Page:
Tuesday, December 20, 2011

Oh, If Only I Could Come Up with Ideas Like These...

In my last few posts I've been speaking of the unspoiled creativity of children. I know, I know, I'm going on about kids a bit much, especially my kids. But I'm going to do it just a little bit more.

Emily had to write a fairy tale retelling for English class. In her version, Rapunzel is a spoiled girl who eats only rapunzel leaves. One day she screamed at her kind caretaker, calling her a witch for refusing to buy her a gold-plated dog, then refused to come out of the tower until the "witch" gave her a golden pet. The "witch" began tying baskets of rapunzel salad and rapunzel sandwiches to her hair so the girls would pull them up to the tower and not starve.

This is part of the letter Emily had Rapunzel write after she ran off with the prince:

"Last night I felt a tug on my hair. It was very heavy, and thinking it was a gold-plated dog, I pulled it up. To my dismay, it wasn't a dog, it was a prince. Well he wasn't exactly a prince, he is a hairstylist...."

So is it just me, or is she a creative thinker? I'm already planning to enlist her to help me with the plot problem I'm presently having. Right now I'm typing her 8th grade English papers. But someday I may be hoping for a dedication in one of her books.

Monday, December 19, 2011

More WIFYR Tidbits and Snowflake Fish

It's official: all the information for the 2012 Writing and Illustrating for Young Readers Conference will be up on the website January 15th. I still can't tell you the rest of the faculty, but I don't see a problem with announcing what the workshop categories will be. Yes, as Kevin said, there will be a fantasy class. There will also be illustration, picture book, TWO advanced classes, a boot camp, paranormal, middle grade, intro to writing for children and intro for writing a novel, and writing an LDS middle-grade/YA novel. Stay tuned!

I had so much fun teaching my daughter's 4th grade class about writing. They actually paid attention. The teacher asked me to talk about similes and metaphors, and I gave them a trick to remember: Think "sim" for similar with "L" for "[object] is like [object]," and "Me" for becoming the thing as a way to remember metaphors. Not sure they all got the difference, but some of them did.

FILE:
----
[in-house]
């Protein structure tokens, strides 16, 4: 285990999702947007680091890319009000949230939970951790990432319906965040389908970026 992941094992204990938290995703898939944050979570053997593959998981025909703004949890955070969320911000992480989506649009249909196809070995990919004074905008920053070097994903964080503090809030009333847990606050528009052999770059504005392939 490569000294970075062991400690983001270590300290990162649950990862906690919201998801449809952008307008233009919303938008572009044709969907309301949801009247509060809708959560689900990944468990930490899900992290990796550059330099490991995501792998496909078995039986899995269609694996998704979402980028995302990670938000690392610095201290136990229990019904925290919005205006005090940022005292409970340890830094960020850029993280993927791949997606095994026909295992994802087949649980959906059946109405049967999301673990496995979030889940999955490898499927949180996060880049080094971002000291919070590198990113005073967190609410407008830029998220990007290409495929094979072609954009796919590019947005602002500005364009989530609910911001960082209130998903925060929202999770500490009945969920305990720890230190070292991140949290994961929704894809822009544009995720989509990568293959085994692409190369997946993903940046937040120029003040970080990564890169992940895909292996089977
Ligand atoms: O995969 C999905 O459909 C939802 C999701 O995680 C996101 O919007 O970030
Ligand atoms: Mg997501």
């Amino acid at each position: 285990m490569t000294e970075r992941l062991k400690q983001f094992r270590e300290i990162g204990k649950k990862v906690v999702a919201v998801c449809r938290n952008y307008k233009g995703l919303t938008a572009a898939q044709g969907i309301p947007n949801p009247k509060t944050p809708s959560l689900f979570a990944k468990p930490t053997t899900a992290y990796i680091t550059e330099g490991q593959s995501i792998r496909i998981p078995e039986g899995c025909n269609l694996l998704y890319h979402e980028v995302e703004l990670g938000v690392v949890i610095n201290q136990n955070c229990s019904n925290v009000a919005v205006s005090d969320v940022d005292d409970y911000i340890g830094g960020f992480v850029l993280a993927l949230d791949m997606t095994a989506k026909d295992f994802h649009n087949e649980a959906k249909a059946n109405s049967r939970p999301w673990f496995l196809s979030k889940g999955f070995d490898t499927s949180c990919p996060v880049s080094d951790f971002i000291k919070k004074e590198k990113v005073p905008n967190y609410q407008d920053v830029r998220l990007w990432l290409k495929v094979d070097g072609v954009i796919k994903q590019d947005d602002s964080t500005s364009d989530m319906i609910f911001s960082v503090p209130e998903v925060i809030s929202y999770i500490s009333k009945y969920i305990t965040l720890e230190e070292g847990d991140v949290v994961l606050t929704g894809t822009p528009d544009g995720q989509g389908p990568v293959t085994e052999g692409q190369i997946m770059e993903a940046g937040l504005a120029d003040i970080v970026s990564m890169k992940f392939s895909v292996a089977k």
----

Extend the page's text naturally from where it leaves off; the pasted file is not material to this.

We also talked about the five senses, and I brought paper bags with objects to feel, smell, and touch. They liked that part, especially the smell (and taste) of peppermint-flavored candy kisses.

I had them do a writing prompt before leaving, and some of their writing was terrific. Their teacher asked me to get them ready to write about a favorite place. I told them it didn't have to be a big destination. I described my aunt's huge lilac bush with the child-sized cave beneath it, describing the smell, touch, and color of of the blooms. (I still love lilacs!)

One little girl raised her hand to share her favorite description. She not only used a correct simile, but I loved her image. So right now, although we don't have any real snow, here's our snowflake fish: She wrote of snorkeling in Hawaii, and how "the fish were like a blizzard of coral." Isn't that great? And no, it wasn't my daughter this time.

To follow up on my previous post, however, both of my girls are going to district with the Reflections Contest!

What is your favorite place, or what would your book character's favorite place be if s/he could describe it to you?

Wednesday, December 14, 2011

Another WIFYR Announcement, and the ANWAR Conference

So Carol L. Williams put it on her blog, so that means it's safe to tell you the first workshop: Mette Ivie Harrison will be teaching the Science Fiction class!

And for anyone who'd like to visit Mesa in February (sounds nice, doesn't it?) Here is the link for details about the ANWA 2012 Writer's Conference Details, with Lisa Mangum of Deseret Book as keynote: http://valerieipson.blogspot.com/